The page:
Camouflage and cooperation

In Afghanistan, the first aspect of this confusion was caused by camouflaging psychological warfare and intelligence operations as humanitarian action. Clear cut examples include the coalition’s “humanitarian” food drops during the first aerial strikes in 2001, its deployment of special forces in civilian dress who claim to be on a “humanitarian mission,” and threatening to suspend humanitarian aid to populations in southern Afghanistan if they refuse to provide information about the Taliban and Al Qaeda. Winning the hearts and minds of civilian populations and encouraging them to cooperate with military forces are classic and legal military techniques according to the Geneva Conventions. On the other hand, presenting a combat tactic as a humanitarian operation blatantly violates the humanitarian symbol, just as using a Red Cross vehicle to transport weapons clandestinely alongside a patient would be.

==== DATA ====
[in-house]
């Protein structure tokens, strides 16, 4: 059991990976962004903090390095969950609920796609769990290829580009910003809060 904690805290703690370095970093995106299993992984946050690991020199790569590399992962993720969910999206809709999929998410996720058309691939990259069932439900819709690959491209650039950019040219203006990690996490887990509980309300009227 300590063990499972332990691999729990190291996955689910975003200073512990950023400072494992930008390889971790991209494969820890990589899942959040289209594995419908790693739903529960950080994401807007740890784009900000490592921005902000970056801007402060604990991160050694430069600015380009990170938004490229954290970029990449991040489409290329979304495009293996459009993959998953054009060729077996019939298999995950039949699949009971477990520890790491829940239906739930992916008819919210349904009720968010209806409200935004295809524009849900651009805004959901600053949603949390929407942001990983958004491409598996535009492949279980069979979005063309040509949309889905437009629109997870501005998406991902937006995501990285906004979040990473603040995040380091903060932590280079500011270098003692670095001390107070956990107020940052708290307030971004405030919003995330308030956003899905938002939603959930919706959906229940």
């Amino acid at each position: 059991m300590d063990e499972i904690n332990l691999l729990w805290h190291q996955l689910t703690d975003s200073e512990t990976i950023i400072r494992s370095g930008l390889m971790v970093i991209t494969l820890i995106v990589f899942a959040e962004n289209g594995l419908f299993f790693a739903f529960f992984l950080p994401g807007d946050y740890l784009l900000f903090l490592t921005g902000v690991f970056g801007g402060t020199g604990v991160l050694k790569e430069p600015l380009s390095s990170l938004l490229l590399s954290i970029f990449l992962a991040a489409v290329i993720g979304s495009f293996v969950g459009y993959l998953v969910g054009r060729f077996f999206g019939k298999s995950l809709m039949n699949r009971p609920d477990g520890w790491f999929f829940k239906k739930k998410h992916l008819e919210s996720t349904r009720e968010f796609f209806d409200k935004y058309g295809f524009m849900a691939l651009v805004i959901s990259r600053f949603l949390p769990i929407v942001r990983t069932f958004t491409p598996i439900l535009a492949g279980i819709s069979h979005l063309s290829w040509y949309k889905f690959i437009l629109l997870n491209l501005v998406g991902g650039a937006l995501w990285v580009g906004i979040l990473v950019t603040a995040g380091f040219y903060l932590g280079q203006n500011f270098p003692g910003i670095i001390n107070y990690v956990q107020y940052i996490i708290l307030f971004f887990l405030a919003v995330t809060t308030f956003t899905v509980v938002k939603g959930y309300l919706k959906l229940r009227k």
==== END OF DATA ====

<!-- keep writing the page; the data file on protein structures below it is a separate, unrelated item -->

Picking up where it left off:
After the defeat of the Taliban, many institutional donors required NGOs and UN agencies to help stabilize and rebuild Afghanistan. The vast majority of humanitarian actors placed themselves at the service of the UN Assistance Mission in Afghanistan (UNAMA) and of the interim government. Both of these actors receive varying degrees of support from coalition forces. NGOs and UN agencies thus abandoned the independence essential to providing independent aid and modeled their priorities on those of the new regime and its Western allies, who were still at war with the Taliban. This scenario constitutes the second element of confusion: making it impossible to distinguish between a subcontractor working on behalf of a warring party and an independent, impartial humanitarian aid actor.